Dr. Natalia Nowakowska is a Tutor & Lecturer in Early Modern History at Somerville College, University of Oxford.

Wednesday, 30 May 2012

Over the Garden Wall


Yesterday, on a balmy Oxford evening, I spent an hour in the pretty gardens of the Rector’s Lodgings at Exeter College. Oxford is full of secret, semi-private and extremely private gardens hidden behind medieval walls, and I’d gained entry to this one because I was attending a reception organised by Andrew Hamilton, the Vice Chancellor, intended to bring together people from across the University who attempt to engage a wider community with their research.

Anthony Gormley sculpture, roof of Exeter College
Photo by failing angel
I think I was invited because of this blog, so the reception gave me an opportunity to raise a small and appreciative glass of white wine to its many loyal readers around the globe – thank you! It also gave me the chance to talk to people in this enormous and highly devolved (or fragmented, delete as appropriate) university whom I wouldn’t normally meet. There was a leading professor of psychiatry, whose podcasts for laypeople on the ‘New Psychology of Depression’ have attracted an astonishing number of hits. I heard about the Young Lives research project at the Department of International Development, which follows the childhood of 12,000 children in 4 developing countries, and makes its considerable body of data publically accessible via its website. And I got to chat to my History colleague Steve Gunn, whose project on Tudor accidents has unearthed all sorts of remarkable stories (e.g. a possible inspiration for Shakespeare’s Ophelia), which have been widely reported on the BBC and beyond.

Academics still party and celebrate behind high walls, in secret gardens (I remember the open-mouthed wonder of a Little Clarendon Street shopkeeper when he entered Somerville's garden quad, just behind his shop, for the very first time…). It’s become a truism that social media and the internet are transforming academic research. Last night’s gathering brought home to me, however, just how porous the walls of the university have become (and will yet become) as a result of new technologies – that brings great opportunities, considerable risks, and arguably a whole new arena of moral, professional and institutional responsibility.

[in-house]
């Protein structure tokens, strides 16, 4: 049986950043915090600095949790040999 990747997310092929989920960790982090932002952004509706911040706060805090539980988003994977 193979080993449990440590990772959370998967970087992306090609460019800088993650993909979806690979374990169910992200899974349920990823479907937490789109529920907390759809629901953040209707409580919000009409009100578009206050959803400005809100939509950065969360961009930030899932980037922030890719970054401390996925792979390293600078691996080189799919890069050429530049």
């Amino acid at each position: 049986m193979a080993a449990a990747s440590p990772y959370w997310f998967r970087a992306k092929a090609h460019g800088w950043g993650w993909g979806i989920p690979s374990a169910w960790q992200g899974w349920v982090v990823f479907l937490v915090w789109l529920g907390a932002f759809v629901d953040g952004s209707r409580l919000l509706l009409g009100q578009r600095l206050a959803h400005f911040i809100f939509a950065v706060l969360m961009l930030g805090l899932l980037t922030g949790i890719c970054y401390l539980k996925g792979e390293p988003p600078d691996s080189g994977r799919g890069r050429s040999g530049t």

Wednesday, 23 May 2012

The Marriage Plot



I've just finished reading Jeffrey Eugenides’ new novel, The Marriage Plot. I haven’t read his earlier feted books, Virgin Suicides and Middlesex, and although this latest offering is less outlandish in its subject matter (to the disappointment of some reviewers), it will probably have strong resonances for anyone studying or teaching at Oxford.

The Marriage Plot is simply an exploration of the experiences of three undergraduates at the Ivy League Brown University, respectively majoring in English literature, Religious Studies and Biology. It covers two years of their lives – their final year at university, and the first year out in the big bad world in America, France and Calcutta in early 1980s. For me, one of book’s most impressive achievements is the way it explores (or: reminds you of) what is like to be in your final year at an elite university, in an environment which is both intellectually and emotionally intense. The protagonists Madeleine, Mitchell and Leonard are caught up in friendship networks which are at times hugely supportive, and at times claustrophobic and judgemental; they are making epic decisions about their personal relationships which may shape the rest of their lives, and they’re under enormous pressure to decide where to go after Brown, and to put those plans for future success in motion before they even write their final papers. And in the midst of all this, they are not only hugely intellectually engaged with their studies (carrying their Derrida and Foucault around with them like Bibles), but challenged by them, trying to apply the electrifying ideas they are exposed to in the classroom to their own lives, attempting to adjust as their intellectual sense of the wider world around them shifts day by day. If Donna Tartt’s thriller The Secret History evoked life in a small Liberal Arts college splendidly, Marriage Plot is in a different league.

I have no idea how far this story of the early 1980s, of bright graduates fleeing abroad to escape an American recession, would chime with our own students here. But I do think that for Oxford tutors, with all our pedagogic and pastoral responsibilities, this book should be highly recommended reading – a bracing fictional reminder not only of how big and deep our undergraduates' lives are outside the tutorial or classroom, but also of the enormous impact that the ideas we introduce students to can have after they have left the room, whether they agree with them or not.